OAKLAND, Calif. — When the Heat lost Dwyane Wade this past summer, they lost one of the best shot-blocking guards in NBA history.
But Tyler Johnson is trying to fill that void. The 6-foot-4 guard has recorded at least one block in seven consecutive games entering Tuesday’s matchup against the Warriors.
“I definitely watched how he did it,” Johnson said of Wade after Tuesday morning’s shootaround session at the University of San Francisco. “I didn’t necessarily take it from him. But I took the mindset of being able to block other players.”
That mindset paired with Johnson’s athleticism has turned him into one of the NBA’s top shot-blocking guards this season. Johnson is averaging 0.8 blocks per game, which is the second-most among guards.
The only “guard” ahead of Johnson is Milwaukee’s Giannis Antetokounmpo — a 6-foot-11 versatile playmaker who is averaging 2.1 blocks per game. Wade is third on the list just behind Johnson with 0.7 blocks per game.
“He’s relentless to the end of the possession,” coach Erik Spoelstra said of Johnson. “A lot of players, particularly shot-blockers won’t put themselves out there, because they’re afraid of getting scored on or dunked on or a highlight play against them. If you’re not thinking about any of that and putting yourself our there, not giving in to the competition, you’ll make a lot of plays. You’ll also get scored on. And he doesn’t care about that.”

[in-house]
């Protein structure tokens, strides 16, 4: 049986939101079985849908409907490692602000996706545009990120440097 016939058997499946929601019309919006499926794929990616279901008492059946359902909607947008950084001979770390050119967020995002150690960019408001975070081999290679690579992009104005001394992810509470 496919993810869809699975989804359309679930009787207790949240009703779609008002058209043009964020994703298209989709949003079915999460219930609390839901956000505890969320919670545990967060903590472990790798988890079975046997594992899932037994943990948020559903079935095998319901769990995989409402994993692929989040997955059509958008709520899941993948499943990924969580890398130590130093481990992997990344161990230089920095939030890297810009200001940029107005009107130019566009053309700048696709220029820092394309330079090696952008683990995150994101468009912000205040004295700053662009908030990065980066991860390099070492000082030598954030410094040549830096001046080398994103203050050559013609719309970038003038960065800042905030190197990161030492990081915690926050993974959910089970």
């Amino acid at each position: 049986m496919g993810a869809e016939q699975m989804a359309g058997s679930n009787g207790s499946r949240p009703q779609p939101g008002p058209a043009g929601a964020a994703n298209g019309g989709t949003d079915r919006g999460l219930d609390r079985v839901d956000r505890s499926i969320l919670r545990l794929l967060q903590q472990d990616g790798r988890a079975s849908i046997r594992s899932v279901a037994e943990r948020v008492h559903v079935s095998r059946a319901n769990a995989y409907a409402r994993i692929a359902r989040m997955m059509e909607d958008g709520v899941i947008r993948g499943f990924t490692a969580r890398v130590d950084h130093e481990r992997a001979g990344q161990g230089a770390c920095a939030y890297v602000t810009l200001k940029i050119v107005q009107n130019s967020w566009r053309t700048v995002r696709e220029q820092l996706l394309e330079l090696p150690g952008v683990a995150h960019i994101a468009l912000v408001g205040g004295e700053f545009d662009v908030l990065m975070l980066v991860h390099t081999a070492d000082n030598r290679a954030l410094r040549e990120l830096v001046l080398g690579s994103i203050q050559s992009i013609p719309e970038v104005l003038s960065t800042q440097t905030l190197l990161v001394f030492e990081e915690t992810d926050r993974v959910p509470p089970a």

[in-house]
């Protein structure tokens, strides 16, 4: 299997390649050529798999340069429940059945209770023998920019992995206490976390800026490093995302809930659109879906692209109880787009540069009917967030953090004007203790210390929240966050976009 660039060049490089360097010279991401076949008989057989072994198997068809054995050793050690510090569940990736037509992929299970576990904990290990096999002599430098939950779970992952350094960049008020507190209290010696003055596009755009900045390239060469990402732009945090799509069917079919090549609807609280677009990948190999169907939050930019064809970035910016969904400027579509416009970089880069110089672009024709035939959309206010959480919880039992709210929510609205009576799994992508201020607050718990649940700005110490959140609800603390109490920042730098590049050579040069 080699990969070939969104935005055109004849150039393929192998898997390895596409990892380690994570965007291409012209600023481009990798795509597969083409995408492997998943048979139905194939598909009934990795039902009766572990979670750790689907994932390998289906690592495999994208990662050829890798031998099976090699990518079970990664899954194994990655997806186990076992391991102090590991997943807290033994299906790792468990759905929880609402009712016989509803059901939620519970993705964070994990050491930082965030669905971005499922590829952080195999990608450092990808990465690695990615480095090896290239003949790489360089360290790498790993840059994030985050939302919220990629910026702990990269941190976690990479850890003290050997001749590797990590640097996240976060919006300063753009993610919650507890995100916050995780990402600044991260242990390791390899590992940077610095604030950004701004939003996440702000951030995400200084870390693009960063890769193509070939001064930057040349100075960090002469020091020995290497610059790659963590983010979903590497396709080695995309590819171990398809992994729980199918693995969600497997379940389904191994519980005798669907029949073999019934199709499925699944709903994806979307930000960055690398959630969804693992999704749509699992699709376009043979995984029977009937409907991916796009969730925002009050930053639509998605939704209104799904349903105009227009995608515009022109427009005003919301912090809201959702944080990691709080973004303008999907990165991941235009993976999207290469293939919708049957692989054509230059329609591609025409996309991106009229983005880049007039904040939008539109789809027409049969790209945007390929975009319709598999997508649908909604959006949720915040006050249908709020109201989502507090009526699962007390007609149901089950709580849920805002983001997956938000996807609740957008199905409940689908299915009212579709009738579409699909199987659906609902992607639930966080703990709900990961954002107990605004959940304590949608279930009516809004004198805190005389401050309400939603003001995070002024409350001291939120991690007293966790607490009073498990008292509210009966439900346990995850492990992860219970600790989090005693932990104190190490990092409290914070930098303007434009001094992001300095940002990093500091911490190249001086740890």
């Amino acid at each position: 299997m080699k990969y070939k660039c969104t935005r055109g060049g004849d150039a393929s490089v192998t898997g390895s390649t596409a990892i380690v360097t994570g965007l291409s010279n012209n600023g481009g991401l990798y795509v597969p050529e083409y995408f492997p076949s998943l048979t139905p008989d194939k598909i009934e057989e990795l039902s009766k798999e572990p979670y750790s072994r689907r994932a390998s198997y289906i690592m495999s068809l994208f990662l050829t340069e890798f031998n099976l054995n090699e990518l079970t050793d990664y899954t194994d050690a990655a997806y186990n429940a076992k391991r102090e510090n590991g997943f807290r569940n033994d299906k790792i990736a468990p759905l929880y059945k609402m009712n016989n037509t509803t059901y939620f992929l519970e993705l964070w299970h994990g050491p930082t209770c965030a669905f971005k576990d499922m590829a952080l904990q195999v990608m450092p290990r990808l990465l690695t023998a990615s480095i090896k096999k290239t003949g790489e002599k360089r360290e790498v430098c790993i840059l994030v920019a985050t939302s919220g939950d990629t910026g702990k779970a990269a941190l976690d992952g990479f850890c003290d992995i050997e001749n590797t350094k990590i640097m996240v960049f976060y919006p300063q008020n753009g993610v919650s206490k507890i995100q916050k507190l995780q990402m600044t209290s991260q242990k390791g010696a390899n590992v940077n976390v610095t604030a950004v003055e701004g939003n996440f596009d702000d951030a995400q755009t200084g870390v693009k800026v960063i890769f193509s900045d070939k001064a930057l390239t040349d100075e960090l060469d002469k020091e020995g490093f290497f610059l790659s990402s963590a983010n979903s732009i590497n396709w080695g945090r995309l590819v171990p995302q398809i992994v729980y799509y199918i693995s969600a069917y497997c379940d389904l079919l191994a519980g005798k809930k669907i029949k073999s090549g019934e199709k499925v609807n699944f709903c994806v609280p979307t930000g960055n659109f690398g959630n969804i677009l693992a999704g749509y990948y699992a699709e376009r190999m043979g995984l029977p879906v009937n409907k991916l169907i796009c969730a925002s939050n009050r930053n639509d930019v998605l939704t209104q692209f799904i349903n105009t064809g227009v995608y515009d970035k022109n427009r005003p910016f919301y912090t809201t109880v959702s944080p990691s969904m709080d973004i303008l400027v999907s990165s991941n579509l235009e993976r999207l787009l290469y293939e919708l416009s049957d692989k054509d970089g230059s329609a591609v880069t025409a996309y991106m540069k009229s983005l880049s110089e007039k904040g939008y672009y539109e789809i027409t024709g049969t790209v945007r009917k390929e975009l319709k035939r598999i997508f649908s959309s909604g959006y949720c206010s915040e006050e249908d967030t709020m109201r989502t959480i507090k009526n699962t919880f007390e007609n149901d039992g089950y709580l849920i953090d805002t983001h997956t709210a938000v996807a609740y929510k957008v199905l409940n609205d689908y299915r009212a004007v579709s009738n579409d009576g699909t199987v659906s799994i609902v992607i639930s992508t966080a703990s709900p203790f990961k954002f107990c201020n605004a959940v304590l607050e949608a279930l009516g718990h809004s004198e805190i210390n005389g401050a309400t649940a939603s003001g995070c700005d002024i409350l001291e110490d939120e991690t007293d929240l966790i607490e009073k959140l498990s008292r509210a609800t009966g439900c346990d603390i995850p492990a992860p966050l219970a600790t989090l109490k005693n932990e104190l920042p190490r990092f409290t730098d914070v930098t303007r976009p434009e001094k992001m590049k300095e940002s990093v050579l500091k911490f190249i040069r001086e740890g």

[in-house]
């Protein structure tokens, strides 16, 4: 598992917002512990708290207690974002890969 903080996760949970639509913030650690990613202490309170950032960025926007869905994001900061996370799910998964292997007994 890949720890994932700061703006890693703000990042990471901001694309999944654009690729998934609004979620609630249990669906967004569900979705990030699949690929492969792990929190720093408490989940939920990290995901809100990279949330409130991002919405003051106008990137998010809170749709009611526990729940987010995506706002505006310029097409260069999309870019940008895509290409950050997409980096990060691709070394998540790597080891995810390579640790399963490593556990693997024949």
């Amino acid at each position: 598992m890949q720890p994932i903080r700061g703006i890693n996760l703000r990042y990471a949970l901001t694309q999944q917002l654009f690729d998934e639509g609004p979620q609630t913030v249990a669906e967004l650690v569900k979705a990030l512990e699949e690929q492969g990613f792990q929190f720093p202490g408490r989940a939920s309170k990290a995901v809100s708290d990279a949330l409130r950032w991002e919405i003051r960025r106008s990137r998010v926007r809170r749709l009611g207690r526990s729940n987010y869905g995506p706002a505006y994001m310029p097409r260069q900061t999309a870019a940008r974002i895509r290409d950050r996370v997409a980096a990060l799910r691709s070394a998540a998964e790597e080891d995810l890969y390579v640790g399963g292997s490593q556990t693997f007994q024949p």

Johnson said earlier this week the last time he measured his vertical it was “42 or 43” inches. By comparison, Vince Carter also reportedly had a 43-inch vertical.
That leaping ability gives Johnson a shot-blocking edge over most guards. But he says it’s his improved ability to read plays that’s helped him get his block numbers up.
“I got better with the anticipation since I’ve been in the league, but I’ve always been able to go chase people down,” Johnson said. “I think I’ve gotten a lot better at blocking shots that aren’t in transition. That’s how I used to get them. If you get a blocked shot it means you’re ahead of the play.”
It’s a skill that brings back memories of Wade.
“The really special thing about Dwyane is he would do it against centers,” Spoelstra said. “And most perimeter players wouldn’t have the guts or courage to go up there and make a play, knowing they could be on SportsCenter. They would bail out and make a half-hearted swipe at the ball and say, ‘I couldn’t get there in time.’ Dwyane and Tyler and J-Rich, they’re not wired that way. If they’re down there and something happens and there’s a play to be made, they go up there and put themselves out there.”